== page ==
In 2000, 83.6 in 1,000 women aged 15-19 became pregnant-a 28% decline from 1990, when the teenage pregnancy rate reached a high of 116.9 per 1,000 women. Declines also took place among all racial and ethnic groups and in every state in 2000, according to new data from The Alan Guttmacher Institute. The teenage birth and abortion rates also declined between 1990 and 2000. (Pregnancies are calculated as the sum of births, miscarriages (including stillbirths) and abortions.)
Teenage pregnancy rates in 2000 varied widely by state, ranging from 42 pregnancies per 1,000 women aged 15-19 in North Dakota to 113 per 1,000 in Nevada. The rate in the District of Columbia was 128 per 1,000.
Declines also occurred among adolescents in all racial and ethnic groups. The pregnancy rate among black women aged 15-19 declined 32% between 1990 and 2000 to 153 per 1,000 women; among white teenagers it declined 28% to 71 per 1,000. The rate among Hispanic teenagers fell 15% from 1992-2000 (following a brief increase from 1990-1992) to 139 per 1,000.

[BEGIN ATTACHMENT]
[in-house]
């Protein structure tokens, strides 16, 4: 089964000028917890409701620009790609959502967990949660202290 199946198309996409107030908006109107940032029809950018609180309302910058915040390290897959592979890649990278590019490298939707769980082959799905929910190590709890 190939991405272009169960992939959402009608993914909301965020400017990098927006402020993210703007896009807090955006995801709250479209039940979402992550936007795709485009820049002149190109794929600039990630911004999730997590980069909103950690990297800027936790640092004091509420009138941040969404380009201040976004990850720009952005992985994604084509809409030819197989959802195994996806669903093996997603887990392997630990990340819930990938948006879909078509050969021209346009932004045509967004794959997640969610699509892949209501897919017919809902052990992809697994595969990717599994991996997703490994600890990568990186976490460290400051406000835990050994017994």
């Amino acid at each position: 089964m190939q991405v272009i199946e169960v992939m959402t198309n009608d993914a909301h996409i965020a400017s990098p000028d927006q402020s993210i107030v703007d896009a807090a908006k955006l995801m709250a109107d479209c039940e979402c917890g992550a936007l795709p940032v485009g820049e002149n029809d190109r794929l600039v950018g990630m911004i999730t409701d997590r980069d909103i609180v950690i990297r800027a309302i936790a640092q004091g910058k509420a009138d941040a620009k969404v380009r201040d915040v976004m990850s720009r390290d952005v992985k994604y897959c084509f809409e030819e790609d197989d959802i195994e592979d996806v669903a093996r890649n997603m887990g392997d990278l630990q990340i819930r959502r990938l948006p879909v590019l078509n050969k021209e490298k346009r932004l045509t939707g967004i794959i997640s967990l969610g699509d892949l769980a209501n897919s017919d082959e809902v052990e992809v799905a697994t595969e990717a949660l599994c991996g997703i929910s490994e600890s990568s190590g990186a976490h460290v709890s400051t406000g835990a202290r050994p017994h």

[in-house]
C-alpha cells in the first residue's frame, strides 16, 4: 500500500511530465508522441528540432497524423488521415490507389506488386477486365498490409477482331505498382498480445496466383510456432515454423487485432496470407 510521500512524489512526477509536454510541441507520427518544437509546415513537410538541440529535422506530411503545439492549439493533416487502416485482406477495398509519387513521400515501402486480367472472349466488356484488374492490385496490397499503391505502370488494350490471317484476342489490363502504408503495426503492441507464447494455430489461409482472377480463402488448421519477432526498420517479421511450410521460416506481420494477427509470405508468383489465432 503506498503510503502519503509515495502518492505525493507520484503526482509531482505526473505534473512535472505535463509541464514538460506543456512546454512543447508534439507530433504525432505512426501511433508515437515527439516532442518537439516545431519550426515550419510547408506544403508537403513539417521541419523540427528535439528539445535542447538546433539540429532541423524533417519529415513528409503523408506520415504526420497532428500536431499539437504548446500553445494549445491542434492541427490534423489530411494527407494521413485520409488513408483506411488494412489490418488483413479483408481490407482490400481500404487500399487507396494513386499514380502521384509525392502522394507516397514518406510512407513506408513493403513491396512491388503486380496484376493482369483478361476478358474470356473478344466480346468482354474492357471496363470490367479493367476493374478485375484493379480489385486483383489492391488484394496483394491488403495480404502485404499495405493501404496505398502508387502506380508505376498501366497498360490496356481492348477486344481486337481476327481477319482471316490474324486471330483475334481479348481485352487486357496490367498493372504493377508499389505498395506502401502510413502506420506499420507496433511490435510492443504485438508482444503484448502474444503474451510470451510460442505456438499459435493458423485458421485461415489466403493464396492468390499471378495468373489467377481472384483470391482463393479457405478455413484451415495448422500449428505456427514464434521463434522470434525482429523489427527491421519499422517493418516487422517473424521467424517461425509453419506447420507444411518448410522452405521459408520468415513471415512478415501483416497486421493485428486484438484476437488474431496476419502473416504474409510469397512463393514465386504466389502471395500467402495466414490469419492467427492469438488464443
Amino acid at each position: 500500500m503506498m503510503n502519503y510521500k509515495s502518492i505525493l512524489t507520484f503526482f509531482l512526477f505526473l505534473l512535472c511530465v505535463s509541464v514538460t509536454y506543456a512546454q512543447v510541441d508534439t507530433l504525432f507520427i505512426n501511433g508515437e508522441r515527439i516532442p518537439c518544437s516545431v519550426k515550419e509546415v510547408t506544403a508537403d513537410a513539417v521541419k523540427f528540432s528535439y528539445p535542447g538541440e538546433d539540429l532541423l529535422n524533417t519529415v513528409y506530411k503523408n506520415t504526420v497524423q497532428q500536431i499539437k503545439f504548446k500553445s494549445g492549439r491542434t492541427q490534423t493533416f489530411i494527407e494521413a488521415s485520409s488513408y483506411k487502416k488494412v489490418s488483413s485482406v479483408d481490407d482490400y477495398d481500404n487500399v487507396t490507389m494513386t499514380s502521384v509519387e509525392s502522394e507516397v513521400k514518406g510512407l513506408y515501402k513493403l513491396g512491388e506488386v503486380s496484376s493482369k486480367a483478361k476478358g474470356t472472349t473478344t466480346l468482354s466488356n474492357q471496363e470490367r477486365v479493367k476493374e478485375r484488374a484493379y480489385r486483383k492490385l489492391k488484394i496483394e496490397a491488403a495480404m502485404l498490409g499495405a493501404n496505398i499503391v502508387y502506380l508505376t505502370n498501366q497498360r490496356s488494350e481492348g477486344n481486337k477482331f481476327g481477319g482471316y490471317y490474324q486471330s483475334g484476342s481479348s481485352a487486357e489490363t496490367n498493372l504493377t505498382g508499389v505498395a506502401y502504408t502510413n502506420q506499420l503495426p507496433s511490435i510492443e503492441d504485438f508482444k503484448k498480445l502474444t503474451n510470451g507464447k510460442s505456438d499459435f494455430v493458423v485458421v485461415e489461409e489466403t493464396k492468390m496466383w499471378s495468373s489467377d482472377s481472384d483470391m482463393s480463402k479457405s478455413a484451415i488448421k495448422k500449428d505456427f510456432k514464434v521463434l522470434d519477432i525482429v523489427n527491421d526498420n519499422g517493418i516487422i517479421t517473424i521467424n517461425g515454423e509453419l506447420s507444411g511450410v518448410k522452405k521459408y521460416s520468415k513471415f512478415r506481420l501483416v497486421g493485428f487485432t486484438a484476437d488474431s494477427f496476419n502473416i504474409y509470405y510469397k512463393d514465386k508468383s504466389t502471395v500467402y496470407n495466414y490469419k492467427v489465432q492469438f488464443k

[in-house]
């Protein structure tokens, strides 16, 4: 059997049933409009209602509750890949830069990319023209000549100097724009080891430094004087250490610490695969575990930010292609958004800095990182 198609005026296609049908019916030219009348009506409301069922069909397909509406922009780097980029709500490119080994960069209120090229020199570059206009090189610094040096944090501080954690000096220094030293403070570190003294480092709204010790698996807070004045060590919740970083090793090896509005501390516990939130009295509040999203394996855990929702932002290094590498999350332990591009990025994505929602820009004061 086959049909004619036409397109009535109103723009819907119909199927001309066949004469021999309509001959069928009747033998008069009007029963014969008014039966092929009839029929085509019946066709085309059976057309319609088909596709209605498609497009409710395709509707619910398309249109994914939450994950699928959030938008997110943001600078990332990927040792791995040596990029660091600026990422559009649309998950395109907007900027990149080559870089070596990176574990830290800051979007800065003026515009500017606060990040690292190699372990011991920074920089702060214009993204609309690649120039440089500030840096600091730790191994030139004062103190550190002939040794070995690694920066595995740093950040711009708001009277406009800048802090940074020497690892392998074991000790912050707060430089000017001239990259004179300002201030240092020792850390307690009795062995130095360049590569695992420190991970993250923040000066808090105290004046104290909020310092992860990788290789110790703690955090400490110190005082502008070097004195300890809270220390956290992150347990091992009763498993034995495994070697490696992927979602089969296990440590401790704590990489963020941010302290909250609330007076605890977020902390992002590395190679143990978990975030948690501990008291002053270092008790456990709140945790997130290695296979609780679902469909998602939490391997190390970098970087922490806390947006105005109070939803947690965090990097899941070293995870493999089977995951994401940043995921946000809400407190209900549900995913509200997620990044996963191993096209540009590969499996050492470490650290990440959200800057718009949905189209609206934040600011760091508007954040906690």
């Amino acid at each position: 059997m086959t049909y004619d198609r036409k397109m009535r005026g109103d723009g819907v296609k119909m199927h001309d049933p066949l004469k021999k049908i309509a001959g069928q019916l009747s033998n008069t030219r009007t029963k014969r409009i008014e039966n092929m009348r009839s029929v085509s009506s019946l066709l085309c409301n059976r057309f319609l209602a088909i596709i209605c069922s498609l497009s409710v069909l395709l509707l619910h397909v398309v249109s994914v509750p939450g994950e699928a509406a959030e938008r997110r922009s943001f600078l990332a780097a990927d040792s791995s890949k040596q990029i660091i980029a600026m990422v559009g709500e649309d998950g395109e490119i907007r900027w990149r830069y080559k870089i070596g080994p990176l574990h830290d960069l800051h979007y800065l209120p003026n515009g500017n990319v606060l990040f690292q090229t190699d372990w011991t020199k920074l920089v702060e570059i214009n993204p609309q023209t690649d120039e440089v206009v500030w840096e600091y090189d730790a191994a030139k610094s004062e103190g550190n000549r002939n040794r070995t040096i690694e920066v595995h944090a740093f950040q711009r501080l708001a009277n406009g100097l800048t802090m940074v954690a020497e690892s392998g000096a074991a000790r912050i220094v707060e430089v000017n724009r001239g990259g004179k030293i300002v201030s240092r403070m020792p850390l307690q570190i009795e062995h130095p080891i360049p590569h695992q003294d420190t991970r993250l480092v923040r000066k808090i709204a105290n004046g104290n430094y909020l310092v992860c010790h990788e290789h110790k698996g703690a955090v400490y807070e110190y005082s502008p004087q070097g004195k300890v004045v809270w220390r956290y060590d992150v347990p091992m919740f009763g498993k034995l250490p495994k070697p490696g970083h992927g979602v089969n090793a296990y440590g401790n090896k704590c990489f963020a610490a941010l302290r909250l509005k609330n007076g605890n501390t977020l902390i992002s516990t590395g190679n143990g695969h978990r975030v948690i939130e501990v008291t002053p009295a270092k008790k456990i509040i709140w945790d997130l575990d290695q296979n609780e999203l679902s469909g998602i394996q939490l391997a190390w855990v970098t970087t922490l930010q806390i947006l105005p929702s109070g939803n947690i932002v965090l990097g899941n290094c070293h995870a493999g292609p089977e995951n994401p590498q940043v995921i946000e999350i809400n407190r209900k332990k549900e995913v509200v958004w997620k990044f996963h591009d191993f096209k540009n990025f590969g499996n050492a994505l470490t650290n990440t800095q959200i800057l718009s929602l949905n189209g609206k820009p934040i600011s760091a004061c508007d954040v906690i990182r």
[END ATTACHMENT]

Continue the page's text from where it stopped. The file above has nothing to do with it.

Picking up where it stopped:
Previous research suggests that both declines in sexual activity and increased use of more effective contraceptives are responsible for the continued declines in teenage pregnancy. An analysis by researchers at The Alan Guttmacher Institute found that about 25% of the decline in teenage pregnancy between 1988 and 1995 was due to decreased sexual activity, while 75% was due to more effective contraceptive practice. This analysis utilized sexual behavior data from the 1995 National Survey of Family Growth (NSFG). The next NSFG has not yet been completed.
For the full report, click here: Teenage Pregnancy: Overall Trends and State-by-State Information [pdf file]
• New data on the incidence and prevalence of sexually transmitted diseases among American youth - release date 2/24/04
• Updated state-level fact sheets on abortion and on contraceptive services